I’ve always had a complicated relationship with the way I look. My face just never felt like it fit right. My body was always too squishy, and too short. My hair thin and boring. As I got older it turned into something more like body dysmorphia – some days I would look at myself and think I was truly grotesque, and not fit to walk amongst “normal” people.
And then she happened. Although Kate had been on the scene in William’s life for a long time, I’d never paid that much attention. To me, she still looked like a regular young woman. I was in Queensland on holiday with my parents when the engagement was announced. We had a pretty dodgy internet connection but I stretched it to the limit to watch the press announcement and subsequent interview.
Kate was beautiful – tall, slim, gorgeously attired, with that rich, thick, glossy mane of delicately-highlighted brunette locks that have become her trademark. Her smile was beautiful and natural, and the way she spoke so elegant, but also self-aware and nervous. She was instantly likeable, and everything about her covetable. For me, and I suspect many others, that was the day that the cult of Kate began.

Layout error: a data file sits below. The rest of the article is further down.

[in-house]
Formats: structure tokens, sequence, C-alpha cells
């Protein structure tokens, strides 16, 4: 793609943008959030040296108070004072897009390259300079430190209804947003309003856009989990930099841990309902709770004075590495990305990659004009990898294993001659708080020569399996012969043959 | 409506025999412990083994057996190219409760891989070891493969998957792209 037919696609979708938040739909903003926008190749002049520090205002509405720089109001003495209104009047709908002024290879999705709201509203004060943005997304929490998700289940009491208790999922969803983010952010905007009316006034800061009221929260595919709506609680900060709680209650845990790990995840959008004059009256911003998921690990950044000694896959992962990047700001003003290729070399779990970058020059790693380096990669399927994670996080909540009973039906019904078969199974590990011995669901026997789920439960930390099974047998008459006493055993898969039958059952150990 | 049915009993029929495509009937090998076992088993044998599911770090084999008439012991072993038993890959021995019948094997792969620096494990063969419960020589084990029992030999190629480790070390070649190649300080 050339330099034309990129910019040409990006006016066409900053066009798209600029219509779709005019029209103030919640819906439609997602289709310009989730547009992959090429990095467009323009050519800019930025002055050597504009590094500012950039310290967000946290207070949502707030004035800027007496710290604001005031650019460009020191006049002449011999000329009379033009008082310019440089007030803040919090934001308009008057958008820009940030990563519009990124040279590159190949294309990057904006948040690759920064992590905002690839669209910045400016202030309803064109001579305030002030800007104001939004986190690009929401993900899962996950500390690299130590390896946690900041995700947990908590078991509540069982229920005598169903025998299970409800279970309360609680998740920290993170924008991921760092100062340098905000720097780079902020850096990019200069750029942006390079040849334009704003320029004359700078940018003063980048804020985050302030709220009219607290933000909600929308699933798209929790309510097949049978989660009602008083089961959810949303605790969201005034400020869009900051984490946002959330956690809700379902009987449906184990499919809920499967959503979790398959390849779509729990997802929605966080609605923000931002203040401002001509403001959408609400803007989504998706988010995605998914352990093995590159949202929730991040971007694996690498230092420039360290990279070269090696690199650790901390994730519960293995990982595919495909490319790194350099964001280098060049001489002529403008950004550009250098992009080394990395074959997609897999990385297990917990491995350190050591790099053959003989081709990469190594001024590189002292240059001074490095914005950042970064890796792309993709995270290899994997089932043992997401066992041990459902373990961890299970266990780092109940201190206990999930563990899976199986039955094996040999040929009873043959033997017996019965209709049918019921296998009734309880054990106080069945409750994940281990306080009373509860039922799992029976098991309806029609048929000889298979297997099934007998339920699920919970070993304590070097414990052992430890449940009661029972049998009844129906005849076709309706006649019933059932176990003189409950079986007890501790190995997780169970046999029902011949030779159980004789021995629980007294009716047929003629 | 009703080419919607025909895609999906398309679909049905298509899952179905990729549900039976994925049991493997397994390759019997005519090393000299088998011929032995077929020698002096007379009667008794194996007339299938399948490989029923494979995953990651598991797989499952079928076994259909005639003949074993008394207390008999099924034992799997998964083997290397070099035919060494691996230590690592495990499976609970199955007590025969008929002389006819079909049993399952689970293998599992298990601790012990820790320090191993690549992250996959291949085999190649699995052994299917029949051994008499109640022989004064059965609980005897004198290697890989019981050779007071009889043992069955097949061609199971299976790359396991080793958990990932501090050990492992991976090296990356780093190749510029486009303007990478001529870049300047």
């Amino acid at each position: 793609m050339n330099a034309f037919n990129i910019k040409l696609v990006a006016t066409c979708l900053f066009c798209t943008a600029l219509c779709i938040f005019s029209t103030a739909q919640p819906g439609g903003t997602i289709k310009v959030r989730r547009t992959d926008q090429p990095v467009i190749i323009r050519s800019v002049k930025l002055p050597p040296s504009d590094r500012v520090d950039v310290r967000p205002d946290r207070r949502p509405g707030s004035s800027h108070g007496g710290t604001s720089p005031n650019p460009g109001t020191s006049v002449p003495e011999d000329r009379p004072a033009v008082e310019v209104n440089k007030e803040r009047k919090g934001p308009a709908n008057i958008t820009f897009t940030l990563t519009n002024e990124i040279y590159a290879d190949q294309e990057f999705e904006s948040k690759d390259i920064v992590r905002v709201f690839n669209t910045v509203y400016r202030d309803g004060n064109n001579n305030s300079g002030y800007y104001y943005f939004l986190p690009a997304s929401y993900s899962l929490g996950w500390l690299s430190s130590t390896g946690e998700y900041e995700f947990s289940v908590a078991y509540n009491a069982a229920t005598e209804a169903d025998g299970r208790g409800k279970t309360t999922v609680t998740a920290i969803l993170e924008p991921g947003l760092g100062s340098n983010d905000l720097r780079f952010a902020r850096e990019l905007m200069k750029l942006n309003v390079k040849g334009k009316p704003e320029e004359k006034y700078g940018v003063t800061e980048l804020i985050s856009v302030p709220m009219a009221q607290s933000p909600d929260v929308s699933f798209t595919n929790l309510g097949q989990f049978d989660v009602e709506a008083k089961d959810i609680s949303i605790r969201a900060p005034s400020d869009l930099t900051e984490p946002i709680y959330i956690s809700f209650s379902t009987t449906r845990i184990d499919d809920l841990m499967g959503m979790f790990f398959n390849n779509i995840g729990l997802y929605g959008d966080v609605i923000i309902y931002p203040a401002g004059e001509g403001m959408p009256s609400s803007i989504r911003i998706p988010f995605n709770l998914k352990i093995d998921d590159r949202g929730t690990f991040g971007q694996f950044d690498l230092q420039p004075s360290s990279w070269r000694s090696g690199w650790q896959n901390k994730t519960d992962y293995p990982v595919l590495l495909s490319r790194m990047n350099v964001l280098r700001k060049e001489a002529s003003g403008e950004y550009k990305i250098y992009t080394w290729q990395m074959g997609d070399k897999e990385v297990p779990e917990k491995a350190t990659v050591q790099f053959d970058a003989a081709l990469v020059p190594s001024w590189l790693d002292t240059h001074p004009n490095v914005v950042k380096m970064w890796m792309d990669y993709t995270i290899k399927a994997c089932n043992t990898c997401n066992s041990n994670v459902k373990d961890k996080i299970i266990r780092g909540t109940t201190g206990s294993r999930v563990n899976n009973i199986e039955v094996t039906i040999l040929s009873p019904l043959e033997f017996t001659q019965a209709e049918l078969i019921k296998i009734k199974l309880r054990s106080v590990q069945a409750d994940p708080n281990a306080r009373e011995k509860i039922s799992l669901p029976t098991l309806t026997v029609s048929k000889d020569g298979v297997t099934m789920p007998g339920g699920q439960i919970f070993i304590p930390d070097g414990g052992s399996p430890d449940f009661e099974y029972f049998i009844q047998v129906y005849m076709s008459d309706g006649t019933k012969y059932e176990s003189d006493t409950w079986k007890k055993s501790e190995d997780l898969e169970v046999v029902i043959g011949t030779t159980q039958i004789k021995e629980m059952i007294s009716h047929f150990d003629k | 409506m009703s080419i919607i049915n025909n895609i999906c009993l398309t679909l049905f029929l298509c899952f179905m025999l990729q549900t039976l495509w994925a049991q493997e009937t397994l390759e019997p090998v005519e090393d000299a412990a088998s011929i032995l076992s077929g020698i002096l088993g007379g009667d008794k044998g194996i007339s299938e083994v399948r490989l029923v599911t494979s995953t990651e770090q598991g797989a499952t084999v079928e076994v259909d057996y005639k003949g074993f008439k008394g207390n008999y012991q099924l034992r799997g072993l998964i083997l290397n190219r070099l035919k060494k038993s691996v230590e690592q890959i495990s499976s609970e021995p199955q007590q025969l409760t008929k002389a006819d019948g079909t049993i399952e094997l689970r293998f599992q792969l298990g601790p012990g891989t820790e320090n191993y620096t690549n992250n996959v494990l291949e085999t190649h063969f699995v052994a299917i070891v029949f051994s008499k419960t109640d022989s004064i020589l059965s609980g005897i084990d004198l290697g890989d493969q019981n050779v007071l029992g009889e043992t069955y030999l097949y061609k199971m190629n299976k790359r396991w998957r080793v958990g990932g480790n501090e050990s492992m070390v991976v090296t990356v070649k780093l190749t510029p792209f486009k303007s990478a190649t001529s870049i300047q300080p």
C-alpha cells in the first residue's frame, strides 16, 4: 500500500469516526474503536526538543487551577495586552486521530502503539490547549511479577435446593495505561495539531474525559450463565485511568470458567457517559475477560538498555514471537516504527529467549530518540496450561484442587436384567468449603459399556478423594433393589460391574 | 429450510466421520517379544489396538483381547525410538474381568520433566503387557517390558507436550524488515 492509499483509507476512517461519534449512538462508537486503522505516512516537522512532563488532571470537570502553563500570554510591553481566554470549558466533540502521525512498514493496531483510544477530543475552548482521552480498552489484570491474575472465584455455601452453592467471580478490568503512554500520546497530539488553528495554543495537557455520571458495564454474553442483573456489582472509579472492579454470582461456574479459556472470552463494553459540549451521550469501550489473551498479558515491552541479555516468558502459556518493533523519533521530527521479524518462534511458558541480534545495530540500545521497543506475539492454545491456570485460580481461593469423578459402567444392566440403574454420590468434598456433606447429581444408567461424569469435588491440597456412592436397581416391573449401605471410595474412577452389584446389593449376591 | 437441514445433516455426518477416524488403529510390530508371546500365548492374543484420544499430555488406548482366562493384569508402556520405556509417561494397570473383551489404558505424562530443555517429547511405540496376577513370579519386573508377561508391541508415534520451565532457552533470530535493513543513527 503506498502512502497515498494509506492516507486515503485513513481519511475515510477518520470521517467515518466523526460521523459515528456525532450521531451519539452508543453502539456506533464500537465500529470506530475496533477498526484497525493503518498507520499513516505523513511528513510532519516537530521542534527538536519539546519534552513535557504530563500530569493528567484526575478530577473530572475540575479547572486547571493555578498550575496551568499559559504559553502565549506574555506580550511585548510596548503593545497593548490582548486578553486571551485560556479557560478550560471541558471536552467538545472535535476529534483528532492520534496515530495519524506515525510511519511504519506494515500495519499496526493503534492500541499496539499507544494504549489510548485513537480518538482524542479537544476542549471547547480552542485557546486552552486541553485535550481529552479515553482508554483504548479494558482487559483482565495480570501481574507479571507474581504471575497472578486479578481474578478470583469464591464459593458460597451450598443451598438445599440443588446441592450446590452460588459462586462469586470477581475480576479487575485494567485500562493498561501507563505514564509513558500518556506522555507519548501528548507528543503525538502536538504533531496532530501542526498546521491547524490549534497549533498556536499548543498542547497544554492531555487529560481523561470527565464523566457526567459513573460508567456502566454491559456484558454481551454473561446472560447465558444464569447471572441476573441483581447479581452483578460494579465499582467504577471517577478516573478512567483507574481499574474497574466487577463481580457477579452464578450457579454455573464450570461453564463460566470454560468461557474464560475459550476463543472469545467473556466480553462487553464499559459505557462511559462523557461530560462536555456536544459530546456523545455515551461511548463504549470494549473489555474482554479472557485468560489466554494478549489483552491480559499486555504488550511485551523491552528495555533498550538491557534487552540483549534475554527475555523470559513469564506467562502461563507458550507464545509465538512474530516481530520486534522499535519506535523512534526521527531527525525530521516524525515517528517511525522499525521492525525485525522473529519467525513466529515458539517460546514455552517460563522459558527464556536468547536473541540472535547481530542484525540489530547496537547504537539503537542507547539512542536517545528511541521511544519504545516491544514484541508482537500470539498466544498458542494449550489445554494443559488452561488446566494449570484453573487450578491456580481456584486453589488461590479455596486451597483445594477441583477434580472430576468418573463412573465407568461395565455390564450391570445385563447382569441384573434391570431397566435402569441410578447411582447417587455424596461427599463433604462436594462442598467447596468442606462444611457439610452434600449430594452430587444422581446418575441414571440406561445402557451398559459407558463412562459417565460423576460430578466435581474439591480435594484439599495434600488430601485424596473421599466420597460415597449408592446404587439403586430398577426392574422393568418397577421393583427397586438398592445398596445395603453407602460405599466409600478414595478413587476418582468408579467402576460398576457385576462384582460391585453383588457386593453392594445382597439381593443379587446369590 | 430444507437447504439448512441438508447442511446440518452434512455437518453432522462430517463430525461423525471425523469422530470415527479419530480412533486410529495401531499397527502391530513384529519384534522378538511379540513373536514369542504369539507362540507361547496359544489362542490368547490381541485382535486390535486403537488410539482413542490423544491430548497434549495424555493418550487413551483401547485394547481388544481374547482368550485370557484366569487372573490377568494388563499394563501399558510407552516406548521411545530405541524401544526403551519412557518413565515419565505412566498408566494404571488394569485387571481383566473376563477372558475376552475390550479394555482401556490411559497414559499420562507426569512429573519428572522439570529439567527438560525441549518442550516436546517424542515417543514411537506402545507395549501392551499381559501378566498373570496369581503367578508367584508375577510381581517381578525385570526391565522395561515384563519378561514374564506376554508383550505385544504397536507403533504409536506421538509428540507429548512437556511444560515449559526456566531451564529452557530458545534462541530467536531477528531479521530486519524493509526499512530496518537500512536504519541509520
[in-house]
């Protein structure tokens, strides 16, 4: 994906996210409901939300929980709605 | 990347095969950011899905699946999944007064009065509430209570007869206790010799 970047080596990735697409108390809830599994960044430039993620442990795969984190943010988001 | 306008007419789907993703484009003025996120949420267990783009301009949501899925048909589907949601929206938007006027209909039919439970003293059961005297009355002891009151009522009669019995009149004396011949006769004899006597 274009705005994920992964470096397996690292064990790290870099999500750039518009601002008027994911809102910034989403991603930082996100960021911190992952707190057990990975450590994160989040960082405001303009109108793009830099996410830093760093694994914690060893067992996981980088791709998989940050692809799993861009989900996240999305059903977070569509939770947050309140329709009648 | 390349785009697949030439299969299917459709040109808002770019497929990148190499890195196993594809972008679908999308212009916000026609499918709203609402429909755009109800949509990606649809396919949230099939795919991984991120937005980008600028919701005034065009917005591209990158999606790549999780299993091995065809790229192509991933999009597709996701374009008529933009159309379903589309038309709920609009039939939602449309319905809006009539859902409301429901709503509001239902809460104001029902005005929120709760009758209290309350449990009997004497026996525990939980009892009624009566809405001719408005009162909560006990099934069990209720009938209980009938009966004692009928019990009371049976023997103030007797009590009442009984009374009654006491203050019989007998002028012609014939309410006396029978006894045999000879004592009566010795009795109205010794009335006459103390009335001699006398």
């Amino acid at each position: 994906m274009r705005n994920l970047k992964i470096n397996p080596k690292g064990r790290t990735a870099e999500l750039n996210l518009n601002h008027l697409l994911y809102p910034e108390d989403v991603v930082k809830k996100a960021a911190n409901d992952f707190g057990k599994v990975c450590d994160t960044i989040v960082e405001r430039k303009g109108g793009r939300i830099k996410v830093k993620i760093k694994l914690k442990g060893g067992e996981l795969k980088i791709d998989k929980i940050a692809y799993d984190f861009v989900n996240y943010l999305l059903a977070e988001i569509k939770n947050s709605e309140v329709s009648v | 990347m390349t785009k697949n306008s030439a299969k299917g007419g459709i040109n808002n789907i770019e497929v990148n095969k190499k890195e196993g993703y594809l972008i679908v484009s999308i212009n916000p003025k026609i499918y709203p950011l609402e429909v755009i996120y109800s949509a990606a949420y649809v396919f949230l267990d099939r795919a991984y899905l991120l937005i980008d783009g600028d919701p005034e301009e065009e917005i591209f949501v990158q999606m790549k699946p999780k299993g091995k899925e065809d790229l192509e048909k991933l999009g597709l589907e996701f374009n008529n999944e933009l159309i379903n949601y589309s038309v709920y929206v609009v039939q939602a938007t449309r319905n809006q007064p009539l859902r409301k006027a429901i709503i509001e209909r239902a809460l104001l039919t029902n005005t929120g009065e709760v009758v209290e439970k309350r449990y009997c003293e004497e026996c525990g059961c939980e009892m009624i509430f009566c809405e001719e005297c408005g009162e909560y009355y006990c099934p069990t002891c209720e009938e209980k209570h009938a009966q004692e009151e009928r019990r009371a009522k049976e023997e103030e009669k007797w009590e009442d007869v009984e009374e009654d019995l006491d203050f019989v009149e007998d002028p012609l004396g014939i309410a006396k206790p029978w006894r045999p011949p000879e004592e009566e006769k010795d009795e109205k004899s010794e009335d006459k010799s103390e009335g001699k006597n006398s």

My own feelings about myself were in a steady decline. Although I had recently found love, the self-hatred only grew worse. I binge-ate to assuage my feelings, then felt extreme guilt. Kate become thinner and thinner as the wedding drew near, and I hated myself for not being like her. To me, she was perfect: everything a woman should be. The moment I saw her step foot out of the luxury car to enter Westminster Abbey, something in me died. She was the most beautiful bride, and I knew I would never look like that. It didn’t stop me from trying though.